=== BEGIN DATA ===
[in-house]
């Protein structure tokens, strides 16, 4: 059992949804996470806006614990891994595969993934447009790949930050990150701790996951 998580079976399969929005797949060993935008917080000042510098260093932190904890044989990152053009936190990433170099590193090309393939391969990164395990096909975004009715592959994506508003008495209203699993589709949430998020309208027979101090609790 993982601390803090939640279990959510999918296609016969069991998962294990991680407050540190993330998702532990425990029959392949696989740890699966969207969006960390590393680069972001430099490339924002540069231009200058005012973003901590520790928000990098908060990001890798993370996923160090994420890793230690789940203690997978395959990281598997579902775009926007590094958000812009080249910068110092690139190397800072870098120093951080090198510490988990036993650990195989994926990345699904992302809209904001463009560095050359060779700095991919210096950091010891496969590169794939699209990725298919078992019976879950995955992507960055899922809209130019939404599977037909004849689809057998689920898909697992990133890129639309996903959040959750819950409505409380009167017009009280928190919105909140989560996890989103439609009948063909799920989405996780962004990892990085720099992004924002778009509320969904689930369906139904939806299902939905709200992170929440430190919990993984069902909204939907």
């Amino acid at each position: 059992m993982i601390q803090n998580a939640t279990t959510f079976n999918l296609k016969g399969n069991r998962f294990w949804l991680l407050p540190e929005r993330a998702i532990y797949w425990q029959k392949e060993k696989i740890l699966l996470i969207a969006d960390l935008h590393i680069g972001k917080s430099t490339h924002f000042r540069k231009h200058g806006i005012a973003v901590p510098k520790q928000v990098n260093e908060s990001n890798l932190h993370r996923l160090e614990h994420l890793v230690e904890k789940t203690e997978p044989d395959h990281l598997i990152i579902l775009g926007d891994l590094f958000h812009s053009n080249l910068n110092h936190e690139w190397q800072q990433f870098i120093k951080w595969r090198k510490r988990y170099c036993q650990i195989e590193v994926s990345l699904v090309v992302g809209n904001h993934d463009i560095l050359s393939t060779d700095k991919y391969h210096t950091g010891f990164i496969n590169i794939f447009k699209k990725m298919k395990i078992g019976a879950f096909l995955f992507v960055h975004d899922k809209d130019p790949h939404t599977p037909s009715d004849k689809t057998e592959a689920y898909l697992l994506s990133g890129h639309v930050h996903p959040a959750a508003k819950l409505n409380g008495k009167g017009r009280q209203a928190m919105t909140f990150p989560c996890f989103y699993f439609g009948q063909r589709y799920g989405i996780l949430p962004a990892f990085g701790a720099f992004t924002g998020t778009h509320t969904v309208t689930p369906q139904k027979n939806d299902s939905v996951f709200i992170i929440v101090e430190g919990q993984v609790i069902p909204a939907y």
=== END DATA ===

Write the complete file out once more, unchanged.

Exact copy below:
[in-house]
């Protein structure tokens, strides 16, 4: 059992949804996470806006614990891994595969993934447009790949930050990150701790996951 998580079976399969929005797949060993935008917080000042510098260093932190904890044989990152053009936190990433170099590193090309393939391969990164395990096909975004009715592959994506508003008495209203699993589709949430998020309208027979101090609790 993982601390803090939640279990959510999918296609016969069991998962294990991680407050540190993330998702532990425990029959392949696989740890699966969207969006960390590393680069972001430099490339924002540069231009200058005012973003901590520790928000990098908060990001890798993370996923160090994420890793230690789940203690997978395959990281598997579902775009926007590094958000812009080249910068110092690139190397800072870098120093951080090198510490988990036993650990195989994926990345699904992302809209904001463009560095050359060779700095991919210096950091010891496969590169794939699209990725298919078992019976879950995955992507960055899922809209130019939404599977037909004849689809057998689920898909697992990133890129639309996903959040959750819950409505409380009167017009009280928190919105909140989560996890989103439609009948063909799920989405996780962004990892990085720099992004924002778009509320969904689930369906139904939806299902939905709200992170929440430190919990993984069902909204939907």
């Amino acid at each position: 059992m993982i601390q803090n998580a939640t279990t959510f079976n999918l296609k016969g399969n069991r998962f294990w949804l991680l407050p540190e929005r993330a998702i532990y797949w425990q029959k392949e060993k696989i740890l699966l996470i969207a969006d960390l935008h590393i680069g972001k917080s430099t490339h924002f000042r540069k231009h200058g806006i005012a973003v901590p510098k520790q928000v990098n260093e908060s990001n890798l932190h993370r996923l160090e614990h994420l890793v230690e904890k789940t203690e997978p044989d395959h990281l598997i990152i579902l775009g926007d891994l590094f958000h812009s053009n080249l910068n110092h936190e690139w190397q800072q990433f870098i120093k951080w595969r090198k510490r988990y170099c036993q650990i195989e590193v994926s990345l699904v090309v992302g809209n904001h993934d463009i560095l050359s393939t060779d700095k991919y391969h210096t950091g010891f990164i496969n590169i794939f447009k699209k990725m298919k395990i078992g019976a879950f096909l995955f992507v960055h975004d899922k809209d130019p790949h939404t599977p037909s009715d004849k689809t057998e592959a689920y898909l697992l994506s990133g890129h639309v930050h996903p959040a959750a508003k819950l409505n409380g008495k009167g017009r009280q209203a928190m919105t909140f990150p989560c996890f989103y699993f439609g009948q063909r589709y799920g989405i996780l949430p962004a990892f990085g701790a720099f992004t924002g998020t778009h509320t969904v309208t689930p369906q139904k027979n939806d299902s939905v996951f709200i992170i929440v101090e430190g919990q993984v609790i069902p909204a939907y």